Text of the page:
Bret Hart vs. Steve Austin - Obviously no change there.
Undertaker/Sid/Yokozuna/Jake Roberts vs. Mankind/Crush/Razor Ramon/Diesel - A real battle of giants that would've easily been as good as the underwhelming Taker-Mankind singles match and certainly better than the Team Vader vs. Team Savio match. Obviously this should've boiled down to Taker vs. Mankind, with Taker going over. Oh and look, Taker vs. Kane again!
Hunter Hearst Helmsley/Goldust/New Rockers vs. Marc Mero/Rocky Maivia/Godwinns - Still built around the Helmsley-Mero feud, but now there won't be a rudderless two-team vs. two-team match on the card. Rocky still wins here.
Faarooq/Jerry Lawler/Owen Hart/British Bulldog vs. Savio Vega/Flash Funk/Doug Furnas/Phil Lafon - Faarooq was sorta feuding with Savio around this time, so there's your two captains. You have it come down to the two tag teams and elevate Furnas & Lafon, as was the plan anyway.
Now there are only five matches and the three traditional ones all have a purpose. Much better this way.
Best Match: Bret Hart vs. Steve Austin
Worst Match: Team Vader vs. Team Savio
What I'd Change: See above.
Most Disappointing Match: Shawn Michaels vs. Sid - These two just never clicked in the ring (No one really ever had a good match with Sid - the guy was cosmically inept) and all these years later I'm still baffled that Sid got to be WWF Champion twice.
Most Pleasant Surprise: I guess the opening match?
Overall Rating: 7.5/10
Better than WrestleMania XII and/or SummerSlam '96? - No on the first, yes on the second.
|Survivor Series 1997 - Molson Centre - 11/9/97|
Speaking of PPVs that are a complete fucking mess, the 1997 Survivor Series suffered from all kinds of problems. I'm guessing that due to the turmoil and uncertainty surrounding WWF Champion Bret Hart's impending departure from the company (essentially forced by Vince, mind you), there wasn't much time or energy left to focus on the rest of the card. Bret had initially agreed to stay through November '97 and drop the title before he left, Vince insisted it had to be to Shawn in Montreal, Bret refused, you know the rest. Anyway there were seven matches on the card, most of which were mediocre or just too rushed and/or chaotic to be very good.
First up was (what a shock) an elimination match consisting of four tag teams. The New Age Outlaws teamed with The Godwinns to face The Headbangers and The New Blackjacks. This was watchable and helped get the Outlaws over as the hot new heel team, but otherwise not much going on.
Second was a totally pointless elimination match between Crush's DOA stable and an Apartheid-inspired heel stable, the Truth Commission. Essentially the whole point of the Commission was to get over a new giant wrestler named Kurrgan, whose career fizzled very quickly but who can be seen in such blockbuster films as 300 and Sherlock Holmes. Kurrgan basically won the whole 9-minute match by himself. Welcome to ThrowawayLand.
Third was a somewhat anticipated match between Team USA, consisting of Vader, Goldust, Marc Maro, and newcomer Steve Blackman (subbing for the injured Patriot, without whom this match more or less lost all purpose) and Team Canada, consisting of Englishman Davey Boy Smith, American Jim Neidhart, American Doug Furnas, and sole Canadian Phil Lafon. The match was fine but just felt very sloppy, and it ended with the guy playing the babyface role, Bulldog, bashing Vader in the head with the ring bell to win the whole thing. I'm not sure if this was supposed to lead to a Bulldog-Vader feud before they let Davey follow Bret to WCW, but that would've been pretty cool. Instead this match led to a Vader-Goldust feud which wasn't so great.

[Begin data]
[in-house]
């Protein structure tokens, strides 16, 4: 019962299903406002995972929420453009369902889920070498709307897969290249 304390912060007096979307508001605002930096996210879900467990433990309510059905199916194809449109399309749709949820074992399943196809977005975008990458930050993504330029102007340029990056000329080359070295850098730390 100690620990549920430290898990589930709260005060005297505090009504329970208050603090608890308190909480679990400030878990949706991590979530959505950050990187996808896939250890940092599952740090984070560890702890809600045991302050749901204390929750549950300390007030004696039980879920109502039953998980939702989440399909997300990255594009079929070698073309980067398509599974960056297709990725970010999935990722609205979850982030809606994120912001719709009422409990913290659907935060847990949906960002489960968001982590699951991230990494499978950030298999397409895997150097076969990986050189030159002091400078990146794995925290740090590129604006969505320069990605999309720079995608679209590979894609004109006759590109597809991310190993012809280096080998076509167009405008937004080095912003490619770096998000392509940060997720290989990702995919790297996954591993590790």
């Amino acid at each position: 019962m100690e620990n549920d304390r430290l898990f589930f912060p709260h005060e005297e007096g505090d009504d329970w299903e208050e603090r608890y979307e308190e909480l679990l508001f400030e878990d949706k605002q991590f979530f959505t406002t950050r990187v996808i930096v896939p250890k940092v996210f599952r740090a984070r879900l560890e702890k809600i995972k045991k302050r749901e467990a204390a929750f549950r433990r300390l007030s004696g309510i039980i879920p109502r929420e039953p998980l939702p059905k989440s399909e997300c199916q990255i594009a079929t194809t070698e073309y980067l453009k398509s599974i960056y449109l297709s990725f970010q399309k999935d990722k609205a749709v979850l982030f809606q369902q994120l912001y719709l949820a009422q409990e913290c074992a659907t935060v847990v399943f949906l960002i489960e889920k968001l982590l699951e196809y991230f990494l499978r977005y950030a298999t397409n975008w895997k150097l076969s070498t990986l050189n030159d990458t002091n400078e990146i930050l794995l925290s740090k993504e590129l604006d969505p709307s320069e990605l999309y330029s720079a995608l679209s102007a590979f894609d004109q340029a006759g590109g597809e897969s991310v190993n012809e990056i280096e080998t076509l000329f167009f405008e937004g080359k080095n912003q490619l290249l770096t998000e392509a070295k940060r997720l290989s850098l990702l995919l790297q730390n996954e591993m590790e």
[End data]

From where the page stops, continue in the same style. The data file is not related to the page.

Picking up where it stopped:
The first of three singles matches was next, and while kind of a messy brawl it was pretty well-executed. Kane made his in-ring debut against Mankind, after having put The Undertaker on the shelf. Mankind bumped around like a Hardy Boy for Kane, helping build his legend as a killing machine.
|I can't see where he's gonna land, but that's gonna hurt.|
The one really strong elimination match pitted the Nation of Domination (Faarooq, The Rock, Mustafa and D-Lo Brown) against Ken Shamrock, Ahmed Johnson, and the Legion of Doom. This was a fine display of power wrestling (aside from one inane elimination where Rocky pinned Ahmed while the referee could clearly see Faarooq holding Ahmed's foot from under the bottom rope), and cemented Rock and Shamrock as rising stars.
In a rematch from SummerSlam '97 where Steve Austin was infamously injured by Owen Hart's errant Tombstone piledriver, the former once again attempted to capture the I-C Title. After Austin's DL status had been confirmed, a tournament was held for the vacant championship, which Owen won. This was Austin's comeback match and he unfortunately wasn't quite ready to go, having to drastically alter his wrestling style to include more brawling and less mat wrestling. This lasted a scant four minutes before Austin recaptured the Title, and was quite forgettable (especially when compared to the near-classic they had over the summer).
The main event was possibly the most famous wrestling match of all-time after Hogan-Andre. Bret Hart vs. Shawn Michaels. The Montreal Screwjob. Going into this I had expected a 25-30 minute mat classic. Instead this only went 20 minutes, about half of which was spent brawling outside the ring. While this fit the nature of their very personal (and real-life) rivalry, it made for a bit of a dull and disappointing marquee matchup, particularly when you consider how good both participants were. If not for the historical significance of the result, this match would likely be little more than a footnote.
|The most historically significant Sharpshooter of all time.|
Survivor Series 1997 felt like a very chaotic show with not much in the way of memorable in-ring action. The outcome of Bret vs. Shawn will always be one of the most important events in wrestling history, and ironically marked the beginning of the WWF's reascension in the Monday Night War. But as a standalone PPV this wasn't much of a show.